Governor Declares Drought State of Emergency in California
January 18, 2014 • 11:25AM

By Patrick Ruckert

California Governor Jerry Brown declared a state-wide drought emergency on Friday as the state is experiencing the lowest level of rainfall and snowfall since statehood in 1850. Last year, 2013, was the driest year on record and 2014 appears to continue that trend. On January 16, The U.S. Drought Monitor, a weekly update of drought conditions by federal agencies and researchers at the University of Nebraska, classified large sections of the state as in "extreme drought."

Already local communities have begun strict rationing of water as cities and counties have already declared emergencies, and the farmers of the state are preparing to fallow hundreds of thousands of acres of land, guaranteeing not only more severe food shortages, but also much higher prices. California is the nation's number producer of food, thus the impact will be national. There are reports already of growers having begun to rip out their fruit and nut trees. As one cattleman put it, we are not killing any cattle, yet.

Last year, farmers in the San Joaquin Valley only received 20% of the water they required, and this year that could go as low as 5%. Only the growers with the most senior water rights may receive up to 25% of the water they require. Even that is not guaranteed, since the United States Bureau of Reclamation has recently stated that without significant precipitation soon, there may be a zero percent initial allocation for Central Valley Project contractors south of the Bay Area Delta.

To give the reader a personal look at what the farmers and ranchers are facing, the following was reported by AGWEB on January 16:

"John Cubiburu, a San Joaquin County sheep rancher, said January through March are critical months for forage and putting weight on his lambs, as he tries to finish them in time for the spring and summer markets. The state's commercial sheep ranchers typically start lambing in the fall. During that time, their flocks graze on alfalfa fields, where they are kept through the winter.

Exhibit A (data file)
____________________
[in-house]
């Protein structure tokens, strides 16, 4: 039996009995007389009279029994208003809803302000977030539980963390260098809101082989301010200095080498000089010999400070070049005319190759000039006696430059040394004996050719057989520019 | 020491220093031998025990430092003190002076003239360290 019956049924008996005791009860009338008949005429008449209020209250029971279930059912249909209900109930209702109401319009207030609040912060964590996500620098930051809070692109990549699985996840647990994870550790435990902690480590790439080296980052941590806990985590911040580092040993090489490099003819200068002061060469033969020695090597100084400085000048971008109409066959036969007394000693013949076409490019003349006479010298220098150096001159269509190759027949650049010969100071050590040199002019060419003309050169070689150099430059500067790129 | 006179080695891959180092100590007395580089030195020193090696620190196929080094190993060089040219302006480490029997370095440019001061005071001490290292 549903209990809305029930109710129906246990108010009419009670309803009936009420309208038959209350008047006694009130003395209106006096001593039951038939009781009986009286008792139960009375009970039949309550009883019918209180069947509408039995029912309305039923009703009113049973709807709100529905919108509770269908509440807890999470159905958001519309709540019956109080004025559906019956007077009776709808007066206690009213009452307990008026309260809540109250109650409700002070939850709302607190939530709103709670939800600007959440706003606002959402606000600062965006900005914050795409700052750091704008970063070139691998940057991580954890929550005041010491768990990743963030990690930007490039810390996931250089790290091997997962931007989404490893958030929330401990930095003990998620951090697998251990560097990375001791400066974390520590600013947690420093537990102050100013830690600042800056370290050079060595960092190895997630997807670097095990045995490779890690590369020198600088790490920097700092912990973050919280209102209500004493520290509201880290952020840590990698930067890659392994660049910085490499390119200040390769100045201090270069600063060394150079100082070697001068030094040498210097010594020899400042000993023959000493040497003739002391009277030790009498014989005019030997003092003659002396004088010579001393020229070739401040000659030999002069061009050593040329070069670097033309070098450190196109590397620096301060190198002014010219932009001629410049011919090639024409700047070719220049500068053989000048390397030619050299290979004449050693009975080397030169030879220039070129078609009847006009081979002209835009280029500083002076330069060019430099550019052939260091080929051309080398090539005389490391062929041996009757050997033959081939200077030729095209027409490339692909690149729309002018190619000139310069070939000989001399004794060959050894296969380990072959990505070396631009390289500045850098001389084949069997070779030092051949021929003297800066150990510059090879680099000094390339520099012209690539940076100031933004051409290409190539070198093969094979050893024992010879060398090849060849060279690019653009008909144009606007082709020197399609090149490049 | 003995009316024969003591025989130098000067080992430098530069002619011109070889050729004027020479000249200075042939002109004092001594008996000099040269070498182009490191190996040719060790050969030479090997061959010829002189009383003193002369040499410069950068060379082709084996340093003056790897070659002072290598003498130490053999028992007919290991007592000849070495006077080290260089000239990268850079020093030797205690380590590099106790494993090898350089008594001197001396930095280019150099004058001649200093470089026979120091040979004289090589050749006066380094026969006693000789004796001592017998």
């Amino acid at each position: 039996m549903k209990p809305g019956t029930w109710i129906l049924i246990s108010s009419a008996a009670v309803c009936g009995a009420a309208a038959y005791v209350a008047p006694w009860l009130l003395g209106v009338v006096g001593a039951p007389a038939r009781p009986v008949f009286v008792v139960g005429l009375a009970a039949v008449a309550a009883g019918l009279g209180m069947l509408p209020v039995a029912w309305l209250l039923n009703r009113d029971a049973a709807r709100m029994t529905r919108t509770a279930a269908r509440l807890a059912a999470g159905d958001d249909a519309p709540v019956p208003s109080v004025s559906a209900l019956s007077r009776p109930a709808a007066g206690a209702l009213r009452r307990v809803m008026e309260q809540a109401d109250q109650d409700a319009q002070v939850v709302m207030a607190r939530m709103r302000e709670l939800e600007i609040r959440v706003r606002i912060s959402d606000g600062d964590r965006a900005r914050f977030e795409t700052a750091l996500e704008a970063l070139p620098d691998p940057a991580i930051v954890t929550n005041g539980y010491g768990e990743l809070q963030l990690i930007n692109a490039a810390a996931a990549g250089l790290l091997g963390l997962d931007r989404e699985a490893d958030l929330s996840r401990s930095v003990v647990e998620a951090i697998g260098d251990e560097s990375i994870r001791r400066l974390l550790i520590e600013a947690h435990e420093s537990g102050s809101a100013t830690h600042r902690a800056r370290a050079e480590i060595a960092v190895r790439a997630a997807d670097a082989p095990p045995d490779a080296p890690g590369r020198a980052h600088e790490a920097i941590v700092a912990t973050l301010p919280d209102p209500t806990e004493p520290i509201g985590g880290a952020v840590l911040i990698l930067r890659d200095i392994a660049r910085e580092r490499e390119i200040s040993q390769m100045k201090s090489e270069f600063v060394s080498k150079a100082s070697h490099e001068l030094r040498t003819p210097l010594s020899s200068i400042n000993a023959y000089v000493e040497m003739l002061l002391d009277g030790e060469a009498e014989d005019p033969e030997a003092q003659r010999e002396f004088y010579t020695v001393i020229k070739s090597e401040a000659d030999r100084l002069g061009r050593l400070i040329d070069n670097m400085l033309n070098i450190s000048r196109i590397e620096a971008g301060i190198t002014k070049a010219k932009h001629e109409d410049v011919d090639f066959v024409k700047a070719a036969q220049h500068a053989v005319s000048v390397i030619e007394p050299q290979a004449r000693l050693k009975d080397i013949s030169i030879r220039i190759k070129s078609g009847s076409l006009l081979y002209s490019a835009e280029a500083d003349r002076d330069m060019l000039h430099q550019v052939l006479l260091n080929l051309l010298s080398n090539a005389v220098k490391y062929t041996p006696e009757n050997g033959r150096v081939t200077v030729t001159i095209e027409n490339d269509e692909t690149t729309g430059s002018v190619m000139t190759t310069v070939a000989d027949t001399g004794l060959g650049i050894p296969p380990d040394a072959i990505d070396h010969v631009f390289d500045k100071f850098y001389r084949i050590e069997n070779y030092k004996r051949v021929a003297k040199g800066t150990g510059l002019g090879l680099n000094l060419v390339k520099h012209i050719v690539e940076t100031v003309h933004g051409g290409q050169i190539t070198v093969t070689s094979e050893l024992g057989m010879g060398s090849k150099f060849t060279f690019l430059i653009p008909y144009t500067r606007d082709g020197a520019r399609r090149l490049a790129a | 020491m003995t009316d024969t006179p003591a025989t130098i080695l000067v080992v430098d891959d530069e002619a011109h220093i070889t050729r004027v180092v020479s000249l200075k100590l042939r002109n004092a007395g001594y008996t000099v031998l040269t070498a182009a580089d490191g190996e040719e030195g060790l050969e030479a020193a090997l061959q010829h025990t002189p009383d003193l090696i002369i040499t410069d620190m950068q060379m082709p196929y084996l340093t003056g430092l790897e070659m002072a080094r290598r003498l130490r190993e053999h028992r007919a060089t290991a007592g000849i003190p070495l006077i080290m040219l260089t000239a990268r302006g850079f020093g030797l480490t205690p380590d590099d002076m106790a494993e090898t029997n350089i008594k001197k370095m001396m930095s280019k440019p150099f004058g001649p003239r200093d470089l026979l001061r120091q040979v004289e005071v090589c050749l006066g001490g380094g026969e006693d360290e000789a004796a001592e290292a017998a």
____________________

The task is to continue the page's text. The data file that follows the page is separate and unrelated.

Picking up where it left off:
"With no rain, frost destroyed much of the alfalfa, he said, and there has not been any new growth. The growing lambs are also now eating more, he added, and finding more ground to feed them has been tough, especially as they transition off of alfalfa onto native grasses."

While most farmers and government officials faithfully cooperate to make the impact of the drought measures work, questions are already being raised about the marijuana farmers' response. Since the now legal hallucinogen sucks up large amounts of water, farmers who grow food may receive less. As one mayor stated, they better cooperate, or they will be getting a knock on the door from local enforcement officers, who "will address the situation."

Here are a few statistics that demonstrate the dire conditions prevailing throughout the state:

* 2013 was the driest calendar year in 119 years of records.

* Storage in most major reservoirs throughout the state is well below average for the date and falling fast, when at this time of year they should be filling up. For example Folsom Lake behind Folsom Dam is at only 18% of capacity, which, historically, is normally at 50% of capacity at this time of the year.